With Starbucks finding itself in the crosshairs of a debate between gun control and firearms rights advocates, one would think that the CEO of the company would understand whether or not customers were allowed to carry loaded guns into his stores. One would be wrong.
During a Q&A session at a Wednesday meeting with Starbucks shareholders, CEO Howard Schultz tried to mollify concerns some shareholders had about customers being allowed to enter Starbucks with guns in open carry states.
“I do want to clarify something you said that is not right,” he responded. “You can’t walk into Starbucks with a loaded gun. So that’s not the issue. The issue is, the law allows you to walk in with a weapon that people can see that is unloaded.”
The fact is that, among the states permitting open carry, almost none require that the gun be unloaded. In Starbucks home state of Washington, for instance, it’s well within a customer’s rights to carry a loaded gun into their local Starbucks.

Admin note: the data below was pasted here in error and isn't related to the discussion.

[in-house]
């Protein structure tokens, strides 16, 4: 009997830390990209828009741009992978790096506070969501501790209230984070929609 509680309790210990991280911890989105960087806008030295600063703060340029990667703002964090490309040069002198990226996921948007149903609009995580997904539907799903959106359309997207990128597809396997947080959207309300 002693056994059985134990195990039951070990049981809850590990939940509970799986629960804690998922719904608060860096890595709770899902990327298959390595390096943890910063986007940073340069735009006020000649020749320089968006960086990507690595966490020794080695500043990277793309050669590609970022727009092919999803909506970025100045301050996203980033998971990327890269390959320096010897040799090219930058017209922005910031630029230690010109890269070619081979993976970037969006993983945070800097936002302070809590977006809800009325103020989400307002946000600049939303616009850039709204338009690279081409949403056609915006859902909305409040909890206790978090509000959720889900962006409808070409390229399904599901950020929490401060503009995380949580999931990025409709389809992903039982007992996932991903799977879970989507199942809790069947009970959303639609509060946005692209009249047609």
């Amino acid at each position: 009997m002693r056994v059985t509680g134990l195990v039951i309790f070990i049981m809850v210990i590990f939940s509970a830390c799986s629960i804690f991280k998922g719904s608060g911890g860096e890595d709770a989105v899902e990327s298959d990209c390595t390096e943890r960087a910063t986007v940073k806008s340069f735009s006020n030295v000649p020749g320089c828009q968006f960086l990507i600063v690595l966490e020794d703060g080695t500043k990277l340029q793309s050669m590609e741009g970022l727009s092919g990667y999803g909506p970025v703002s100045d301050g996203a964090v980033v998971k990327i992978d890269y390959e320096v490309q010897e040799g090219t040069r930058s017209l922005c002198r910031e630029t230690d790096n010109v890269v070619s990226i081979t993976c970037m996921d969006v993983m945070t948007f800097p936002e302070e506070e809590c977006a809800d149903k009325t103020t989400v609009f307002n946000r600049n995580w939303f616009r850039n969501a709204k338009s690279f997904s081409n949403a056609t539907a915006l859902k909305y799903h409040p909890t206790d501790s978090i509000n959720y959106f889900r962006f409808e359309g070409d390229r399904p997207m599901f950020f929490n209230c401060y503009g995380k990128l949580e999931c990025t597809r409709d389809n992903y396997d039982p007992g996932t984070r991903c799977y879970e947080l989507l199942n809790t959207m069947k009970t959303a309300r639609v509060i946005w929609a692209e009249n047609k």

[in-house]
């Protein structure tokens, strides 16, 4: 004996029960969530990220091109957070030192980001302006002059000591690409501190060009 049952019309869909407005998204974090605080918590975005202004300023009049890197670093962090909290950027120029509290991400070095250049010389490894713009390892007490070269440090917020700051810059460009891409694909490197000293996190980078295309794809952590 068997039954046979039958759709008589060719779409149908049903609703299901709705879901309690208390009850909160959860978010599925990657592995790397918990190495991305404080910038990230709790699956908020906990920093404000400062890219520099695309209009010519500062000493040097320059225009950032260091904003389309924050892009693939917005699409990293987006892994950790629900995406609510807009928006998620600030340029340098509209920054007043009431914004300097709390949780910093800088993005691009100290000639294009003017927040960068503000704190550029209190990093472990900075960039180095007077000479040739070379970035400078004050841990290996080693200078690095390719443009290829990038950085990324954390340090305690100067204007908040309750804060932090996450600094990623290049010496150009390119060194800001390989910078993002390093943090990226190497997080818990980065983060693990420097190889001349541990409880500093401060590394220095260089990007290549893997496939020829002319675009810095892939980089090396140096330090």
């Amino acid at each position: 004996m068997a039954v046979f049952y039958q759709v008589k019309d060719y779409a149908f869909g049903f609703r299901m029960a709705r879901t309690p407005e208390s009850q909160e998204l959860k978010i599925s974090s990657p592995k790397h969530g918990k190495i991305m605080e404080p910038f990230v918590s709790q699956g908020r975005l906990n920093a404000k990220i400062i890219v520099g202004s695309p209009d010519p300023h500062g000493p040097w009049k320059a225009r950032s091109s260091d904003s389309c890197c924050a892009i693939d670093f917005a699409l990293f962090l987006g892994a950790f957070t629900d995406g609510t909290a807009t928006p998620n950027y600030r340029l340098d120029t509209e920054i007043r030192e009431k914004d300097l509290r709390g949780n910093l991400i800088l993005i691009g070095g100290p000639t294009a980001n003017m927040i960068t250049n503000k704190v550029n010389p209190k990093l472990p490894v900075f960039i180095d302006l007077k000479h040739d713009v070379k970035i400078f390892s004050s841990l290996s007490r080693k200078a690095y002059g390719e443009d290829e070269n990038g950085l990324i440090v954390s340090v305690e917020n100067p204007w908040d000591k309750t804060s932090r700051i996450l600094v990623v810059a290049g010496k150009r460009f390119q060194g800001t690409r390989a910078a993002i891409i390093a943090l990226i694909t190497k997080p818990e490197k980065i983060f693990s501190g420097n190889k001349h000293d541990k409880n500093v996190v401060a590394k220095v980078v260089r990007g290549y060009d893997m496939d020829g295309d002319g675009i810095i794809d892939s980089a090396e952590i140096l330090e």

In its description of open carry policies in Washington, pro-gun group OpenCarry.org writes that “the practice is not common due to serial misinformation about the legality of it among law enforcement.”
Surprisingly, gun control group the Brady Campaign has jumped on Schultz’s gaffe to help advance its point that Starbucks should exercise its right to refuse entry to customers carrying firearms.
“Starbucks has been saying its policy just follows state law,” said Paul Helmke, President of the Brady Campaign. “Not only does Starbucks have the legal right to keep guns out of its stores, but Mr. Schultz apparently does not know that most states allow the guns to be loaded. Once Mr. Schultz realizes how dangerous Starbucks’ policy really is, we hope he will act immediately to change it.”